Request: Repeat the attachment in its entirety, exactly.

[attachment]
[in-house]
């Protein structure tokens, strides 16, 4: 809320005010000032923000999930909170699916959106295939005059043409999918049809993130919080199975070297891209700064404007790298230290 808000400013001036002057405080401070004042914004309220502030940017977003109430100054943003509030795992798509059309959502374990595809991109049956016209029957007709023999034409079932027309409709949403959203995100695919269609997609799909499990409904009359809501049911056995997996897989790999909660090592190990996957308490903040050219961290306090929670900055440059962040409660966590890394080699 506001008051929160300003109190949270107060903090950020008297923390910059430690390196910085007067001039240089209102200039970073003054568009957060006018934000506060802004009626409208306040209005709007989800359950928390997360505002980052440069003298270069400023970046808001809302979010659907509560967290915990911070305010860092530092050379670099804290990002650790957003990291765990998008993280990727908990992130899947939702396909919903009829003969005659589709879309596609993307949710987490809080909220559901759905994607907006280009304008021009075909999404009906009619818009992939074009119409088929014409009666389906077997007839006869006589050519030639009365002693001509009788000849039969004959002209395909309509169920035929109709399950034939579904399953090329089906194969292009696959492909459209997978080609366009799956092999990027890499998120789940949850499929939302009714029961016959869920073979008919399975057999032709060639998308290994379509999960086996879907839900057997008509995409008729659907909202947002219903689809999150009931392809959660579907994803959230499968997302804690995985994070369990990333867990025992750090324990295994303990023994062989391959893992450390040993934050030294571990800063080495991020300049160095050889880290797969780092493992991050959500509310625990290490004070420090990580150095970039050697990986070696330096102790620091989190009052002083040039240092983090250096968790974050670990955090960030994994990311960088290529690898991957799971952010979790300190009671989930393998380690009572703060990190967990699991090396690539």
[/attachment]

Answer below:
[in-house]
């Protein structure tokens, strides 16, 4: 809320005010000032923000999930909170699916959106295939005059043409999918049809993130919080199975070297891209700064404007790298230290 808000400013001036002057405080401070004042914004309220502030940017977003109430100054943003509030795992798509059309959502374990595809991109049956016209029957007709023999034409079932027309409709949403959203995100695919269609997609799909499990409904009359809501049911056995997996897989790999909660090592190990996957308490903040050219961290306090929670900055440059962040409660966590890394080699 506001008051929160300003109190949270107060903090950020008297923390910059430690390196910085007067001039240089209102200039970073003054568009957060006018934000506060802004009626409208306040209005709007989800359950928390997360505002980052440069003298270069400023970046808001809302979010659907509560967290915990911070305010860092530092050379670099804290990002650790957003990291765990998008993280990727908990992130899947939702396909919903009829003969005659589709879309596609993307949710987490809080909220559901759905994607907006280009304008021009075909999404009906009619818009992939074009119409088929014409009666389906077997007839006869006589050519030639009365002693001509009788000849039969004959002209395909309509169920035929109709399950034939579904399953090329089906194969292009696959492909459209997978080609366009799956092999990027890499998120789940949850499929939302009714029961016959869920073979008919399975057999032709060639998308290994379509999960086996879907839900057997008509995409008729659907909202947002219903689809999150009931392809959660579907994803959230499968997302804690995985994070369990990333867990025992750090324990295994303990023994062989391959893992450390040993934050030294571990800063080495991020300049160095050889880290797969780092493992991050959500509310625990290490004070420090990580150095970039050697990986070696330096102790620091989190009052002083040039240092983090250096968790974050670990955090960030994994990311960088290529690898991957799971952010979790300190009671989930393998380690009572703060990190967990699991090396690539």